The U.S. Supreme Court turned away a Democratic bid to force universal vote-by-mail in Texas, leaving intact a state law that lets people cast no-excuse absentee ballots only if they are 65 or older.
The Texas Democratic Party and its allies argued unsuccessfully that the law violates the Constitution’s 26th Amendment, which says the right to vote “shall not be denied or abridged by the United States or by any state on account of age.”
Voting by mail became a sharply partisan issue amid President Donald Trump’s unsupported contentions that the practice led to widespread fraud in the November election. Texas’s Republican governor and attorney general urged the Supreme Court to reject the Democratic appeal.
A divided federal appeals court in September rejected the 26th Amendment claim, saying the Texas law didn’t make it more difficult for anyone to vote. The panel left open the possibility the law could be challenged as a violation of the Constitution’s equal protection clause.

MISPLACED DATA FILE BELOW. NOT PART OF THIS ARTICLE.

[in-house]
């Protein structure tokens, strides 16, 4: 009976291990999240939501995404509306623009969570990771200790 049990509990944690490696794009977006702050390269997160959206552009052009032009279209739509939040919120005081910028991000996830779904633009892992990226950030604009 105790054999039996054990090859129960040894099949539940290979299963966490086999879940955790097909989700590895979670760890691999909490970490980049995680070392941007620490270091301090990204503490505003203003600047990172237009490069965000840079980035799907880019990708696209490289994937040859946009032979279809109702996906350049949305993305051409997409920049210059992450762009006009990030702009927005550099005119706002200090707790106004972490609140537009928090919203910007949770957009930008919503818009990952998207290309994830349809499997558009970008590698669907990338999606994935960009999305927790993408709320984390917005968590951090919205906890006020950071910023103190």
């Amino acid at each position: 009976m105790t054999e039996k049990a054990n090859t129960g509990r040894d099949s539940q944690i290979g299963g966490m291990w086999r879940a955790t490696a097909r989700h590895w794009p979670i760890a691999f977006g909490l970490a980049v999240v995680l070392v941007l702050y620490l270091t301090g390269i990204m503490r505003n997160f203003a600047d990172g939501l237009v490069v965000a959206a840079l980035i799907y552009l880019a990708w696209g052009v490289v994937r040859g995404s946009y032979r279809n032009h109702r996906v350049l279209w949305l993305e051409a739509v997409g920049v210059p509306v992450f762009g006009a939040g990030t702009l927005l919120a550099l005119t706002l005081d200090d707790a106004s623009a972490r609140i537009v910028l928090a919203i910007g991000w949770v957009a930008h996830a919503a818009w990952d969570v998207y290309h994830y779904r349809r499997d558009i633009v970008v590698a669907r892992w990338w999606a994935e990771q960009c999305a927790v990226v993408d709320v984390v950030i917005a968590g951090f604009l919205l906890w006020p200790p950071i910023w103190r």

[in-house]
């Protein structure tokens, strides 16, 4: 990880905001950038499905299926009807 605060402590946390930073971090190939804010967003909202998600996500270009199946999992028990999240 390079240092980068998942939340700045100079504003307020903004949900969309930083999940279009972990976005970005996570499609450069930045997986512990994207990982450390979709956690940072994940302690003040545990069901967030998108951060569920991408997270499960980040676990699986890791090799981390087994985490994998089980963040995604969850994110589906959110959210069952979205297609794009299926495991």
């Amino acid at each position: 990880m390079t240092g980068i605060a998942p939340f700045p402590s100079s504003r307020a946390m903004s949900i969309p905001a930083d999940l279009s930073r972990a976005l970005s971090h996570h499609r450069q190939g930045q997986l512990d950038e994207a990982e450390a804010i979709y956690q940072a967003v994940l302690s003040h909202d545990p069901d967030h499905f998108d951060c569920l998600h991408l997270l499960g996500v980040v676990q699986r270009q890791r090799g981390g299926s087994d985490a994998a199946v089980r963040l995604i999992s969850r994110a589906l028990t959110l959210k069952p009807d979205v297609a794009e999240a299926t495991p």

The Supreme Court also rejected Texas Democrats in June, when the justices refused to reinstate a trial judge’s order that would have let any voter request an absentee ballot to avoid the risk of contracting Covid-19. That order, which was blocked by the appeals court, was designed to govern the 2020 election and might have boosted Democrats’ prospects.
The 26th Amendment, which was ratified in 1971, extended the right to vote to people 18 and over.
The case is Texas Democratic Party v. Abbott, 19-1389.
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